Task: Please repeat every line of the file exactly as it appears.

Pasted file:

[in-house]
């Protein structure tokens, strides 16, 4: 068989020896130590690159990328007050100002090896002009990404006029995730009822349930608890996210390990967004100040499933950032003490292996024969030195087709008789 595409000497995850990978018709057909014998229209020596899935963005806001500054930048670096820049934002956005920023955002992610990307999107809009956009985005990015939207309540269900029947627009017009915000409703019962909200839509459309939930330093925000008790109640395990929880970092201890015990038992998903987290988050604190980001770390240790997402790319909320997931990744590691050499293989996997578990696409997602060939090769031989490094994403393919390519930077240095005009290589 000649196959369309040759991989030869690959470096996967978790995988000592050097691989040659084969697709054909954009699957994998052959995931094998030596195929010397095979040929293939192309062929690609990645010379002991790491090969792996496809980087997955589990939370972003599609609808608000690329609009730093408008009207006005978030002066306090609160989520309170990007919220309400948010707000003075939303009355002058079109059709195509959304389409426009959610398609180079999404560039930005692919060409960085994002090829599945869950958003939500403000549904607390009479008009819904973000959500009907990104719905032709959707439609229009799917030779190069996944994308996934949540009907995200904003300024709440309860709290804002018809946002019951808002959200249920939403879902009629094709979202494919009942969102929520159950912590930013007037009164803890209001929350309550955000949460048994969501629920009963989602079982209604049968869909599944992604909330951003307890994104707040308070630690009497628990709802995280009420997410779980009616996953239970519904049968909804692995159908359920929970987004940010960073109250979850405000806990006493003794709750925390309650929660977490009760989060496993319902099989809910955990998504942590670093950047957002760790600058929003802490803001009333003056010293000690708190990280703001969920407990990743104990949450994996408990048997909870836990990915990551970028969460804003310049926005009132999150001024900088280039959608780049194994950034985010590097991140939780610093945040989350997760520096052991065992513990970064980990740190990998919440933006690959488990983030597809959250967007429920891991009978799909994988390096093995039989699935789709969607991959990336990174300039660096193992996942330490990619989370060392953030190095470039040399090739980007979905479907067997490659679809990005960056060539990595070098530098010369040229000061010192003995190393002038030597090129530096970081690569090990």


[in-house]
């Protein structure tokens, strides 16, 4: 068989020896130590690159990328007050100002090896002009990404006029995730009822349930608890996210390990967004100040499933950032003490292996024969030195087709008789 595409000497995850990978018709057909014998229209020596899935963005806001500054930048670096820049934002956005920023955002992610990307999107809009956009985005990015939207309540269900029947627009017009915000409703019962909200839509459309939930330093925000008790109640395990929880970092201890015990038992998903987290988050604190980001770390240790997402790319909320997931990744590691050499293989996997578990696409997602060939090769031989490094994403393919390519930077240095005009290589 000649196959369309040759991989030869690959470096996967978790995988000592050097691989040659084969697709054909954009699957994998052959995931094998030596195929010397095979040929293939192309062929690609990645010379002991790491090969792996496809980087997955589990939370972003599609609808608000690329609009730093408008009207006005978030002066306090609160989520309170990007919220309400948010707000003075939303009355002058079109059709195509959304389409426009959610398609180079999404560039930005692919060409960085994002090829599945869950958003939500403000549904607390009479008009819904973000959500009907990104719905032709959707439609229009799917030779190069996944994308996934949540009907995200904003300024709440309860709290804002018809946002019951808002959200249920939403879902009629094709979202494919009942969102929520159950912590930013007037009164803890209001929350309550955000949460048994969501629920009963989602079982209604049968869909599944992604909330951003307890994104707040308070630690009497628990709802995280009420997410779980009616996953239970519904049968909804692995159908359920929970987004940010960073109250979850405000806990006493003794709750925390309650929660977490009760989060496993319902099989809910955990998504942590670093950047957002760790600058929003802490803001009333003056010293000690708190990280703001969920407990990743104990949450994996408990048997909870836990990915990551970028969460804003310049926005009132999150001024900088280039959608780049194994950034985010590097991140939780610093945040989350997760520096052991065992513990970064980990740190990998919440933006690959488990983030597809959250967007429920891991009978799909994988390096093995039989699935789709969607991959990336990174300039660096193992996942330490990619989370060392953030190095470039040399090739980007979905479907067997490659679809990005960056060539990595070098530098010369040229000061010192003995190393002038030597090129530096970081690569090990």